Tuesday May 19, 2020
These Coronavirus-pandemic days of early 2020 have us reading horrific news from all over the world - but especially how the Covid-19 virus has been infecting and decimating several European countries like Italy, Spain, France and the UK, and the United States of America, to name the worst-hit nations of them all.
As I think about these European countries -- so old, so historic, so cultural, so beautiful, filled with so many lovely places to see, and so many wonderful things to do, and so many amazing people to befriend -- I think back to my husband's and my 25th-wedding-anniversary trip that we took to Europe almost 4 years ago now. How we loved every single minute of it! How we delighted in everything we saw and did, in everyone we met and spent time with, in everything we learned from our five weeks there!
And so, in memory of our such wonderful days in Europe back then, I have decided to re-post a few reflections I wrote when we got back home to Colombia. Thoughts and meditations on places we saw and things we did, and what they taught me about life and people and God... because they are just as relevant today, in our world steeped in a mind-boggling health and economic crisis, as they were a few years back when life was "normal".
Today, from the Reflections For Living Treasure Chest:
Reflections From Europe: The Bridges of Prague in the Czech Republic - Part I
One of the many beautiful sights in the city of Prague in the Czech Republic are its many bridges. There are more than 300 of them, 18 of which span the Vltava River.
The Manes Bridge, named after Czech painter Josef Manes, joins Old Town and the Lesser Quarter of Prague.
The Legion Bridge is a granite bridge near the National Theatre that allows access to Strelecky Island in the middle of the Vltava River.
The Palacky Bridge is one of the oldest still-used bridges in the city, originally built in 1876 and named after Frantisek Palacky who was a famous Czech historian and politician.
The Troja Bridge is the newest and most modern bridge in Prague, completed in 2014. The bridge serves car and tram traffic, and also has bicycle paths and pedestrian walkways on both sides.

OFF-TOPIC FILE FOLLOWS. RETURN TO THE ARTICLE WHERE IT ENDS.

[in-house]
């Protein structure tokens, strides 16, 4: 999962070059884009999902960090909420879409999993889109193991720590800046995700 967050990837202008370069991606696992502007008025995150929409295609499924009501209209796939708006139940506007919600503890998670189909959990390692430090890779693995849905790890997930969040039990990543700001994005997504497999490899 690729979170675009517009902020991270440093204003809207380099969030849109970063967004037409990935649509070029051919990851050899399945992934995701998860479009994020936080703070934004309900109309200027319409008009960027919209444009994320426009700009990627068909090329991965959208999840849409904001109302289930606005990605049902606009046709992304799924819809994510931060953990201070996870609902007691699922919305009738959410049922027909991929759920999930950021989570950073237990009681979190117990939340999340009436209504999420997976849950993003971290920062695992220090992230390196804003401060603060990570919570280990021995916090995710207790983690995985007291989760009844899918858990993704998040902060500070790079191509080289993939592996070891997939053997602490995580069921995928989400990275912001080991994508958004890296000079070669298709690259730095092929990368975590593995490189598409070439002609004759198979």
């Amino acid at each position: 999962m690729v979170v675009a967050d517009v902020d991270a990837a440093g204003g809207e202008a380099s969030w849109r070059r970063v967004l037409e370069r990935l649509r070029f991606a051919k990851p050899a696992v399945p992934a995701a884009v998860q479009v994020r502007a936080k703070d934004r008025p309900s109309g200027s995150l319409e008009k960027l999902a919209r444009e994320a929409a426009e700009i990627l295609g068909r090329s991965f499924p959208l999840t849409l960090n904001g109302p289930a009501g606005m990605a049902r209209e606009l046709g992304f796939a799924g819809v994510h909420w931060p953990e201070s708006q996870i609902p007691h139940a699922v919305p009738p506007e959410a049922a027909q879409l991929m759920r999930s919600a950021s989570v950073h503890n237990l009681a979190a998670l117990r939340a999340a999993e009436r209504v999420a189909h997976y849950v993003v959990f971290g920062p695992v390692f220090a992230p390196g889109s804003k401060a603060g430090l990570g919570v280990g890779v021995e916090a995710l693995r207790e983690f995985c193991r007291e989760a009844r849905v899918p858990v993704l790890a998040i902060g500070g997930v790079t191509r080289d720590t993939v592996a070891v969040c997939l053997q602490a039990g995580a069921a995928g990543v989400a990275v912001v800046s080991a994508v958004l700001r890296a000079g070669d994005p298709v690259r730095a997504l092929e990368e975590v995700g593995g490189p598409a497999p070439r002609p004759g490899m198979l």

The most famous of all Prague's bridges is the pedestrian-only Charles Bridge (Karluv Most). Its construction began in the year 1357 under the auspices of King Charles IV, and it was completed in the beginning of the 15th century. It was the first stone bridge built between both sides of the town, and was part of the coronation route from the Powder Tower to Prague Castle. It is decorated by a continuous alley of 30 statues and statuaries, most of the baroque-style. Until 1841, Charles Bridge was the only means of crossing the Vltava River.
While my husband and I were in Prague for a few days four summers ago now, one of our favourite activities was walking along the river admiring the spectacular views, or crossing from Old Town to Lesser Quarter and back on foot over the various bridges.
For that is what a bridge is for: to span a body of water from one piece of land to another - to join two places together which otherwise would remain apart.
As I think back to our glorious time in Prague and I wonder whether or not we will ever be able to go back there for a visit, and as I think about what is happening with so much Covid-19-related sickness and death and economic crisis on a global scale these days, I have thought often of Prague's bridges.
Partly, because one of Europe's most important pre-Reformers named Jan Hus came from and preached mightily in the city of Prague during the early 1400's.
But also because the 5 Solas of the Protestant Reformation from 500 years ago -- SCRIPTURE ALONE, GRACE ALONE, FAITH ALONE, CHRIST ALONE, TO GOD ALONE BE THE GLORY, a summary of the Reformers' theological convictions about the essentials of Christianity -- are like bridges of compassion and mercy that span across an impossibly huge gulf that separates sinful man from a most holy God and joins the two together again.
I invite you to come back next Tuesday May 26 for Part II of REFLECTIONS FROM EUROPE: THE BRIDGES OF PRAGUE IN THE CZECH REPUBLIC.
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